We met up with artist Julian Klincewicz to talk about his latest fashion project “Hey, I Like You” down at the San Diego Art Institute.
The Q&A was between Julian and Union Intern Tony Camaro
(Photos of the line below)
T: To start off, what are your thoughts on tonight?
J: It went really well, way more people showed up than I thought, which was cool. We even had to turn some people away which is a bummer. I was thinking of it as an art piece but I think based on the audience people took it as a runway presentation which I thought was very flattering.
T: You’re working in all of these different mediums, is this a step into this design / fashion world or is it all just apart of your overall art in general?
J: I mean I think the idea sort of came because a lot of my video work is based in fashion, which is kinda something that just happened you know? The body of work “Hey, I Like You” looks and relates to the relationship between humans and precious objects and how those objects create a sense of empathy and connection. I think, to me, I’ve put on a shirt and felt connected to somebody else so it all feels like a natural extension of that atmosphere.
T: When did you start getting into art, when did you realize it was what you wanted to do?
J: I think I’ve always been interested in art, before that it was only skating and then skating kinda turned into art for me and then I think when I was 19 I had sort of realized I wanted to be an artist but felt uncomfortable saying I was. I went to Tokyo and met with my friend Joanna, we were just having a talk and I realized that somebody else saw me as an artist, it wasn’t just me being like, I like art. From that point on I felt more comfortable saying I’m an artist.
T: That amazing.
J: Thats the way I see the world, I’m not faking it. Its what I feel and what I see.
T: What are your thoughts on youth culture?
J: I don’t know, I mean, I don’t think I’m old enough to have an adult look on youth culture, I just like making stuff. In the casting we have a 16 year old and a 65 year old. I think its about people and what you feel and how you wanna live.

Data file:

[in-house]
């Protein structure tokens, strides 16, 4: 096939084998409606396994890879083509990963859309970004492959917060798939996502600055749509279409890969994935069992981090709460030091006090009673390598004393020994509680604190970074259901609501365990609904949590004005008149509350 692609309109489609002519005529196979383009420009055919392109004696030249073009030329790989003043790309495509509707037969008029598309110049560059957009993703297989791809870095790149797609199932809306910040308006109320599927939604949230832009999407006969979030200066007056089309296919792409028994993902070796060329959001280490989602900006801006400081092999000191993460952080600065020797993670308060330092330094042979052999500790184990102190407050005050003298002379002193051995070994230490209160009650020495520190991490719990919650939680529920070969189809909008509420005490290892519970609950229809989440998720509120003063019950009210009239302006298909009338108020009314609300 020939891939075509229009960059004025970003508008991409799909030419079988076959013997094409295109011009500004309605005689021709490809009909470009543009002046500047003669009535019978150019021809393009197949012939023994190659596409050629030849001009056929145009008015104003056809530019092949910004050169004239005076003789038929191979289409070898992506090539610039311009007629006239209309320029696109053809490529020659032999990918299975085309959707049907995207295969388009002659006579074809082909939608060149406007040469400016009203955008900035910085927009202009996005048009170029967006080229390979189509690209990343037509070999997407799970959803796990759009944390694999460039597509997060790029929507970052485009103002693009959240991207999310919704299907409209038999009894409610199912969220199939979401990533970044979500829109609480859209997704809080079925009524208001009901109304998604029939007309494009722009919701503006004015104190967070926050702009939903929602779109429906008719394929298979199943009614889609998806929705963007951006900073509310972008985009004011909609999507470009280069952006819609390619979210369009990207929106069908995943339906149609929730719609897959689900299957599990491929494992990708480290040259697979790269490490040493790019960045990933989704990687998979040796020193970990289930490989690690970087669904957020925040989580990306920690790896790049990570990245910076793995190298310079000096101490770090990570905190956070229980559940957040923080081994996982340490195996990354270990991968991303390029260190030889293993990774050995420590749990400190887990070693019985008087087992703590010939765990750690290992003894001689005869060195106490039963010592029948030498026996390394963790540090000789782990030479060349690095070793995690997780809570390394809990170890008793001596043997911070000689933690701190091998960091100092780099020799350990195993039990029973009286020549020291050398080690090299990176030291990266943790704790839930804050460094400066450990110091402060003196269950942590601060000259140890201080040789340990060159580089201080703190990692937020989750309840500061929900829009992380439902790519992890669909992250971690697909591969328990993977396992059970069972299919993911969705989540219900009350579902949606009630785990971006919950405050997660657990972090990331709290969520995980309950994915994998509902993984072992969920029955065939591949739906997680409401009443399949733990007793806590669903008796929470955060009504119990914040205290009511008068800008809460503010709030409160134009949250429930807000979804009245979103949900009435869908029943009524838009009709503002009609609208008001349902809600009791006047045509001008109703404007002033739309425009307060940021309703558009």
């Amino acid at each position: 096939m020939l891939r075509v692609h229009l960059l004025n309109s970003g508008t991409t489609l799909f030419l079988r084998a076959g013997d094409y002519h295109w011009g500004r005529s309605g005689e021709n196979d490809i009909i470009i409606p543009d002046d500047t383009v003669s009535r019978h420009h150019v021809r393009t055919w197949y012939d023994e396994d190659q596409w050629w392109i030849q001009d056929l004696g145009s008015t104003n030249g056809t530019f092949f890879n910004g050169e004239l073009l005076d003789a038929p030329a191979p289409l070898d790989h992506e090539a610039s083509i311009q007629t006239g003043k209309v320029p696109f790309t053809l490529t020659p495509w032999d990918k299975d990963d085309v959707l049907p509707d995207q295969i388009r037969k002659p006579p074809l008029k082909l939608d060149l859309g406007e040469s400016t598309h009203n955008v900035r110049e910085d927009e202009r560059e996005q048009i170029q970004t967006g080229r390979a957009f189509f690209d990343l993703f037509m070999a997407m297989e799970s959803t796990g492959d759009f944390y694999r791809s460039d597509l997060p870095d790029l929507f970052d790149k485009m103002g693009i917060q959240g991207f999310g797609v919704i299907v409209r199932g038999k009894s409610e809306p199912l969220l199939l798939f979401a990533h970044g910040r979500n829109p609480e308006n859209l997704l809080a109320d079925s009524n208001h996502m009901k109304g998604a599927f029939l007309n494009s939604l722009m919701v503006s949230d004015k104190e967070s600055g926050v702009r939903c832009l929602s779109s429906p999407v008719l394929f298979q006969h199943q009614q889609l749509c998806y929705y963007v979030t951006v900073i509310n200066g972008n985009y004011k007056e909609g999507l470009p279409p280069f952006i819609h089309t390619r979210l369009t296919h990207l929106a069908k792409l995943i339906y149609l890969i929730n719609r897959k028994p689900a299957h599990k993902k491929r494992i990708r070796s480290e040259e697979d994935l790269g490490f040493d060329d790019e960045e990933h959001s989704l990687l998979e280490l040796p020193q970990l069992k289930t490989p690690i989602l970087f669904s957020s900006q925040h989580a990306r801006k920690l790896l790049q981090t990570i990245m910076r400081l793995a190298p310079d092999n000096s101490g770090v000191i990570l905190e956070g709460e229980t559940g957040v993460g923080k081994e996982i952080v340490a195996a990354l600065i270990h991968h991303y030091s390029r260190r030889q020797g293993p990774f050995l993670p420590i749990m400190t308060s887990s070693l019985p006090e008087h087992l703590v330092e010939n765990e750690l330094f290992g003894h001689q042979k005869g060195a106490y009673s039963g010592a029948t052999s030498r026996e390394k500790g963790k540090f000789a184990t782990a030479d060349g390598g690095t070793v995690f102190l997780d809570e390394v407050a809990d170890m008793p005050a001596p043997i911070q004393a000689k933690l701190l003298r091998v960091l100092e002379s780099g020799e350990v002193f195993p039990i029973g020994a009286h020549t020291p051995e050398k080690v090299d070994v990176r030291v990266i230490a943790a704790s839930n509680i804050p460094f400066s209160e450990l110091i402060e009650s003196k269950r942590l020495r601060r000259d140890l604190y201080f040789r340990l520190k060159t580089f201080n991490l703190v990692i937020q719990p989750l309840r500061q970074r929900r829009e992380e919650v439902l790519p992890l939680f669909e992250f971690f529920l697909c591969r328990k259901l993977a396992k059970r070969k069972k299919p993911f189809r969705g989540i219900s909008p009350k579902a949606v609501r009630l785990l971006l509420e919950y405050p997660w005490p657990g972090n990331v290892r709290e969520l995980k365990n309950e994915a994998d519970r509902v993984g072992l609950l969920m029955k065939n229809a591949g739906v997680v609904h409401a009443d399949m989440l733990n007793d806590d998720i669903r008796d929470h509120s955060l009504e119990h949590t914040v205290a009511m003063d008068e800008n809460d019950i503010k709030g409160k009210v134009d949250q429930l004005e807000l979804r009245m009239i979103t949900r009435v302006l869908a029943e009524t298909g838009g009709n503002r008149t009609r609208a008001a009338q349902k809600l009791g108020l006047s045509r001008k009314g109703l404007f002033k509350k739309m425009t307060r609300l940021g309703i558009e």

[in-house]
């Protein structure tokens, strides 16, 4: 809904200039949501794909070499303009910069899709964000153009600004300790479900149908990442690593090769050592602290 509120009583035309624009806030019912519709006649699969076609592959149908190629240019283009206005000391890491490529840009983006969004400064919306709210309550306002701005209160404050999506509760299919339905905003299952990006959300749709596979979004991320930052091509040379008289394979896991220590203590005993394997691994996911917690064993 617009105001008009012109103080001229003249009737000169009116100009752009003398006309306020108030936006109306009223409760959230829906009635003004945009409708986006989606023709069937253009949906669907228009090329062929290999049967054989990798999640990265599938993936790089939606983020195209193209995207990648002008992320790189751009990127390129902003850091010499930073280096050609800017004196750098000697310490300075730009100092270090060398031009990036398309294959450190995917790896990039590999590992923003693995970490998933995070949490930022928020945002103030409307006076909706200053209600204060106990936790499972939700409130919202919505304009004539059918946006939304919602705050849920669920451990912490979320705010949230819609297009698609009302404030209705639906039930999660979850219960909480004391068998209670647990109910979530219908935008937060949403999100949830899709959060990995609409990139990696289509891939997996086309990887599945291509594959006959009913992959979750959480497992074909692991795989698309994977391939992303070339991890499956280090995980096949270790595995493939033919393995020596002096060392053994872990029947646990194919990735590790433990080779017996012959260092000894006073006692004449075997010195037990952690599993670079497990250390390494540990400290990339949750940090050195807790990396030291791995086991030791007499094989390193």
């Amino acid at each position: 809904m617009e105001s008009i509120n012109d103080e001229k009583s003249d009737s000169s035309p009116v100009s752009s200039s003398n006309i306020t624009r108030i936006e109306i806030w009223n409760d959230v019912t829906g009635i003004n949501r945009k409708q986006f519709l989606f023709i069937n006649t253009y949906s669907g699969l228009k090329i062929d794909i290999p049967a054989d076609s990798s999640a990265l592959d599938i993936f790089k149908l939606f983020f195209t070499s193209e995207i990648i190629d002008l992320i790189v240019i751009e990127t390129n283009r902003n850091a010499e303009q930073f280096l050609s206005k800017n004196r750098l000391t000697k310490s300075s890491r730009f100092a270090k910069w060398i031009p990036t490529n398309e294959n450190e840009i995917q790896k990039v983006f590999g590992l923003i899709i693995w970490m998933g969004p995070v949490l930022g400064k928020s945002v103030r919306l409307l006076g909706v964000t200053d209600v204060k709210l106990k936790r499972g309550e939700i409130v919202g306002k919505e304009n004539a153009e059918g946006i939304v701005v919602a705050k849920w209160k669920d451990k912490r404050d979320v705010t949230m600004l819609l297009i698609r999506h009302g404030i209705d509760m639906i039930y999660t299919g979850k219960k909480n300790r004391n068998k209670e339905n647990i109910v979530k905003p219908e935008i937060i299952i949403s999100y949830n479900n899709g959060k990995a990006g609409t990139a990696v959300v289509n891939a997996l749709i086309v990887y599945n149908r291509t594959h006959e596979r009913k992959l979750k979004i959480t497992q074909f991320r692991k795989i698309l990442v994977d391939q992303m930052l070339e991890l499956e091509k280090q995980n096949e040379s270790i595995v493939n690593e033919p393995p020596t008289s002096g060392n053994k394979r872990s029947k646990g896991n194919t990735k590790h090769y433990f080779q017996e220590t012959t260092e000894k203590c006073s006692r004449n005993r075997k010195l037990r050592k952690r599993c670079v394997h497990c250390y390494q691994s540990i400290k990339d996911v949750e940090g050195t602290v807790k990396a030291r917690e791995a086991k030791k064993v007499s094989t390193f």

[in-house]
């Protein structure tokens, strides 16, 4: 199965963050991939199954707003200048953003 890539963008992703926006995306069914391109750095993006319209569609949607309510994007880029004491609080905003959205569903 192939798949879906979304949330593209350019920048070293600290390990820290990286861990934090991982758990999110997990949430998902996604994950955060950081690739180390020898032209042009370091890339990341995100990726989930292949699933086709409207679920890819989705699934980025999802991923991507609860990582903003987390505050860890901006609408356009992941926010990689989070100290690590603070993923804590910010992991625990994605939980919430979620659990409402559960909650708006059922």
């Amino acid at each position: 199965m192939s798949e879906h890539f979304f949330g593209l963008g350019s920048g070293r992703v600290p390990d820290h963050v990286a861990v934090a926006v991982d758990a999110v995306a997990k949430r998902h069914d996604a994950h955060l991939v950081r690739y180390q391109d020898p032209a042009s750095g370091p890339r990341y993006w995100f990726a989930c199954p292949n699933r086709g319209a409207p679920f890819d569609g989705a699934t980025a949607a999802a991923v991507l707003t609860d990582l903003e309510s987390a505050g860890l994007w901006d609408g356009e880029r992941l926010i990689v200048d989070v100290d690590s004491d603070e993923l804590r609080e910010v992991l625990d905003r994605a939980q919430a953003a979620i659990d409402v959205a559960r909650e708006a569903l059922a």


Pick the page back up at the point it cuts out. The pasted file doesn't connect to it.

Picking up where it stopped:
T: I think thats a beautiful way to look at life. You looking at your craft as simply something you want to be doing is just a pure way of seeing things.
J: At the end of the day we’re all people, I’ve been thinking about this a lot right, the position of an artist. Theres so much dedication to your work that thats the only thing that matters. You as a person don’t matter that much because you are a vessel to this bigger thing. I don’t think thats quite good enough or works today, what I see is that people need to feel connected. You can do something great but I think human connection is more important. If you do something important but don’t feel ok, I don’t think thats the best.
T: I think you’re right.
J: The artist that inspires me, I look at their work and they transport me into another world so like regardless of if your a celebrity designer and I got to shoot your video or if you’re the high school kid that come to the show because its free, like its all just engaging with people, you know?
T: I love that you think about it like that, its cool.
J: Yeah dude.
T: Do you have a goal for yourself?
J: I’d like to just make artwork full time, which is what I’m able to do now so its all good.
T: And how old are you?
T: Right on, I think what your doing is so important for culture and I appreciate that you see the beauty of bringing people together, the energy of seeing that connection tonight was really something special that I’m glad we were all apart of it.
J: Damn, thank you, wanna go dance!
Photos by Tony Camaro